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Sunday, 16 June 2013

B.C. Sexual Education: Updated Curriculum, but need more training to ensure inclusiveness

This article examines 'sex ed' in schools and changes coming:
Education advocates are calling on the incoming Minister of Education to ensure that all BC students, regardless of location, sexual orientation, or gender identity, receive comprehensive sex education under the revised curriculum that is slated for implementation in September.

Sex education is included in the curriculum for Health and Career Education K to 7, Health and Career Education 8 and 9 and Planning 10, which were last updated between 2005 and 2007. BC Teachers’ Federation vice president Glen Hansman says the sexual health component of these courses are being moved to what will be called Health and Physical Education.

“It is not known what the plan for implementation will be — what sorts of on-the-job training opportunities will be available for teachers, for instance, or what sort of updated learning resources will be available,” he says. “We’ve raised concerns that they are getting rid of Planning 10 where it’s housed and said to politicians that there needs to be plans to deal with this stuff. We’ll be raising it again with the new minister because we don’t have clear answers.”

A spokesperson for the Ministry of Education says that sex education will remain in the curriculum.

“Health and Career Education K to 7, Health and Career Education 8 and 9 and Planning 10 are still in place,” the spokesperson says. “A review of all curriculum is underway as part of the Ministry’s curriculum transformation. A team of BC teachers is currently reviewing the health curriculum component. Initial consultations have suggested that Health and PE curricula could be combined.”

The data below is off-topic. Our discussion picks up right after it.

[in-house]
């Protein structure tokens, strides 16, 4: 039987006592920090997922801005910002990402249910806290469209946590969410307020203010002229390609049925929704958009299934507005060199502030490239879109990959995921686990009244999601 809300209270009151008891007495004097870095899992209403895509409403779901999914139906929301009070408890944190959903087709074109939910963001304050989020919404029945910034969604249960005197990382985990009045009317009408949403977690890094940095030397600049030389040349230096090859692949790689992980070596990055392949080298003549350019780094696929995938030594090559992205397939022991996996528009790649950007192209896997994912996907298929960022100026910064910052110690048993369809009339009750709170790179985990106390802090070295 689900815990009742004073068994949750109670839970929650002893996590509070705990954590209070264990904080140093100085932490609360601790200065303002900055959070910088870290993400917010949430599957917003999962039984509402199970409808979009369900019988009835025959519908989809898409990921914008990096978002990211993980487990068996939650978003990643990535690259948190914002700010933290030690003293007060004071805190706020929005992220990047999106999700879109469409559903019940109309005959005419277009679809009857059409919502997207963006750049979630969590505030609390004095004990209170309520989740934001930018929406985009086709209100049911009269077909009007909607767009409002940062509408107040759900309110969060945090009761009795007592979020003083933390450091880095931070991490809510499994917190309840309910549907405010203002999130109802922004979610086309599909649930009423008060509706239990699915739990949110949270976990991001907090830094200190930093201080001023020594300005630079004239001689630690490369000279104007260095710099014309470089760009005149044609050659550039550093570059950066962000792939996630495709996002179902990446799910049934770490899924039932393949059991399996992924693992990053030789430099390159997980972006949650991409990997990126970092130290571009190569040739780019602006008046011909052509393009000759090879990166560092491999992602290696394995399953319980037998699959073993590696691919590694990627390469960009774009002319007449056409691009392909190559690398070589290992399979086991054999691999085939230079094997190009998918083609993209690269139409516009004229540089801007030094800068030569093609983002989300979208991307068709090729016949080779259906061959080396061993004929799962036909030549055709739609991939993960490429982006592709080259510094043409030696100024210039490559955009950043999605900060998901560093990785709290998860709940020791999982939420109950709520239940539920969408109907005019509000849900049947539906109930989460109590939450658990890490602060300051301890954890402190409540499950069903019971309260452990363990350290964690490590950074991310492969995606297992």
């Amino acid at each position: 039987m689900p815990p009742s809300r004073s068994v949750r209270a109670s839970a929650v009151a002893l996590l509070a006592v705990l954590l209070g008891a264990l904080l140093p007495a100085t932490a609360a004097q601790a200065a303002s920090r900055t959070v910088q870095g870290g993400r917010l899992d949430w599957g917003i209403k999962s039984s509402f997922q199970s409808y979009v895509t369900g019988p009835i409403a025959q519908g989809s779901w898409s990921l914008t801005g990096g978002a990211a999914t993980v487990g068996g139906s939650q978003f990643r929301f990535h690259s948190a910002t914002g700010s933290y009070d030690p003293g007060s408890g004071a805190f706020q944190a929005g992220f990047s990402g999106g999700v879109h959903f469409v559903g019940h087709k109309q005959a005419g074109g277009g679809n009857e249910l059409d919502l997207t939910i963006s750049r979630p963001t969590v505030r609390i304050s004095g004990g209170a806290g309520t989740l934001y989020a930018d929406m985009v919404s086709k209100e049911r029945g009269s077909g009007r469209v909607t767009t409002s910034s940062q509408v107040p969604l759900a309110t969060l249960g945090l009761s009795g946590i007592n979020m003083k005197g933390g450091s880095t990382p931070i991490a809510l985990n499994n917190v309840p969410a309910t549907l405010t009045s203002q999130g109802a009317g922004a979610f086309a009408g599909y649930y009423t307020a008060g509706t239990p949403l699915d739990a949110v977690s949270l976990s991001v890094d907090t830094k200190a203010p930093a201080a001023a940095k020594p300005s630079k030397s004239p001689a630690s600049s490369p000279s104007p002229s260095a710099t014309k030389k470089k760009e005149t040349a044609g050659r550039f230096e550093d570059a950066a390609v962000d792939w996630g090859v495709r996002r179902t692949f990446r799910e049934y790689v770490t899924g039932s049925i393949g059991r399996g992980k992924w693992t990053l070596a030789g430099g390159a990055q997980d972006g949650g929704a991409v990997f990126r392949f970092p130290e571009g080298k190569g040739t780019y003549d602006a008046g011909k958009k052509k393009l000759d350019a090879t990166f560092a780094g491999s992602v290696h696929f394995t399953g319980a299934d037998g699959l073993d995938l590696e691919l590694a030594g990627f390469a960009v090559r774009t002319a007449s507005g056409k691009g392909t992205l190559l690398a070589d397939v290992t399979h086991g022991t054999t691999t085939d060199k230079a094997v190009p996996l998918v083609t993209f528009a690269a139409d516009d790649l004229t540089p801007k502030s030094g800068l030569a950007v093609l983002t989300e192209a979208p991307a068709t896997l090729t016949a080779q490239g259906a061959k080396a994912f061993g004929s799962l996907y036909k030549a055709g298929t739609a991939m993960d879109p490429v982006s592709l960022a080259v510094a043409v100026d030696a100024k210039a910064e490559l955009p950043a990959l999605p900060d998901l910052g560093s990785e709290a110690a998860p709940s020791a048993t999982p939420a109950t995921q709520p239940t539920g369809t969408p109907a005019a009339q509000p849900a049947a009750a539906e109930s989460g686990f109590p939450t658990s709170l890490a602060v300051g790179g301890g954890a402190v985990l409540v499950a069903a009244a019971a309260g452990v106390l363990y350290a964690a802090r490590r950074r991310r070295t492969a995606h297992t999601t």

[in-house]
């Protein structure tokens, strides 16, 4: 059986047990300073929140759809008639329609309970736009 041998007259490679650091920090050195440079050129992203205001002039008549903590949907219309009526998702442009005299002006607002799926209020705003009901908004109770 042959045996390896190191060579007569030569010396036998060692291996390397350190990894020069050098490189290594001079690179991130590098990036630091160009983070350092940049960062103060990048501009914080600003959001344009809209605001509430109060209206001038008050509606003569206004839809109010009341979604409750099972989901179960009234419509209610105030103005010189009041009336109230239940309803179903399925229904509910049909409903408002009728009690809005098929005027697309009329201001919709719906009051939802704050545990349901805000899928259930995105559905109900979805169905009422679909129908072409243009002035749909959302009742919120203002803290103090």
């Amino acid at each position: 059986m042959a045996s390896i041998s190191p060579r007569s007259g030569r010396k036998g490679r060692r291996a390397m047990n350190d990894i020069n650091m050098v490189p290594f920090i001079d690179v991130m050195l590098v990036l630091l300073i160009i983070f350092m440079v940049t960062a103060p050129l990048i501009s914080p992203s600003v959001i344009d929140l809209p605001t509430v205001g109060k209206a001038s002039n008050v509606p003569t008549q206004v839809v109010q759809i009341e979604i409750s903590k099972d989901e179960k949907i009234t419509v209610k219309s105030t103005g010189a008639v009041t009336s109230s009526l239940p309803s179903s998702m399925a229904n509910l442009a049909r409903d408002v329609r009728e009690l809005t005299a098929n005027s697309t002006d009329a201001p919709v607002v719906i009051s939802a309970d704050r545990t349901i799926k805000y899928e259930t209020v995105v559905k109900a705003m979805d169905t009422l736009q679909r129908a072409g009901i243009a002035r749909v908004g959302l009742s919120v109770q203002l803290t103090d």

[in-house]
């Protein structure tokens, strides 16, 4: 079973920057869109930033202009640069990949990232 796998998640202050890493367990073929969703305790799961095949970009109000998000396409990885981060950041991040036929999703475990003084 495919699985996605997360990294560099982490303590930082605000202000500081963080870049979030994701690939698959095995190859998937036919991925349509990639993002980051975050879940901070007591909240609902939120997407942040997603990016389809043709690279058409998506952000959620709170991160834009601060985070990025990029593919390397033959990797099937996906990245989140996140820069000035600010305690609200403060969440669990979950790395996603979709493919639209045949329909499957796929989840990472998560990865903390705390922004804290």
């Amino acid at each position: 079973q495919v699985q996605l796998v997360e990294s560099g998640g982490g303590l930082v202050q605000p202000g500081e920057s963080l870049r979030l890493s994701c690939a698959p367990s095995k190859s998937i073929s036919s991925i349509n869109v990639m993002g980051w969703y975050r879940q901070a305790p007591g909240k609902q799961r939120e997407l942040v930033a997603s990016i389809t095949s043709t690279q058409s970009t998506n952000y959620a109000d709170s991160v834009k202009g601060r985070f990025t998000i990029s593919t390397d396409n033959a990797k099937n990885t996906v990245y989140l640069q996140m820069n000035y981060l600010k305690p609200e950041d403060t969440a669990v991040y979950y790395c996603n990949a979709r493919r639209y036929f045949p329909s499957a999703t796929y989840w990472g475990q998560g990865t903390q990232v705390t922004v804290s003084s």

Drafts of redesigned curricula are expected to be available for review this fall, the spokesperson says.

Hansman worries that the government does not have a plan to support the implementation of any new sexual education curriculum, especially if it’s housed under physical education.
He also notes that funding cuts have meant that there are few on-the-job training opportunities for teachers to get up to speed on the teaching of sexual health education.

Nor is there any systemic effort being made to ensure that sexual health education is queer-inclusive, with supports in place for both teachers and learners, he points out.

“Where are PE teachers supposed to go to teach this material responsibly and make sure that the teaching for sex ed is mindful of kids who may not self-identify as gay or lesbian but who may engage in same-sex sexual behaviour, or kids that are transitioning from one gender to another?” Hansman asks.

“Either people are relying on things they find on Google or experience in their own life, and that’s not good enough,” he says.

“I think you would be reasonable to say the large majority of young queer men do not get that education through the school system, and I think you could say the same goes for young queer women.”

Kristen Gilbert, senior health educator at Options for Sexual Health, Canada's largest non-profit provider of sexual health services, says BC teachers need more support and training in order to deliver sexual education that is inclusive of queer and trans students.

“I would say that it is entirely up to the teacher teaching how inclusive or not inclusive their lessons are,” she says. “There actually isn’t anything in the kindergarten through Planning 10 learning outcomes about ensuring that queer kids are represented in the curriculum.“

“The BC Ministry of Education needs to be specific about addressing the needs of queer students,” Gilbert says, “and teachers should learn in their pre-service training how to include all students in their lessons.”

READ MORE: http://www.xtra.ca/public/Vancouver/Are_phys_ed_teachers_the_best_people_to_teach_sex_ed_in_BC-13742.aspx

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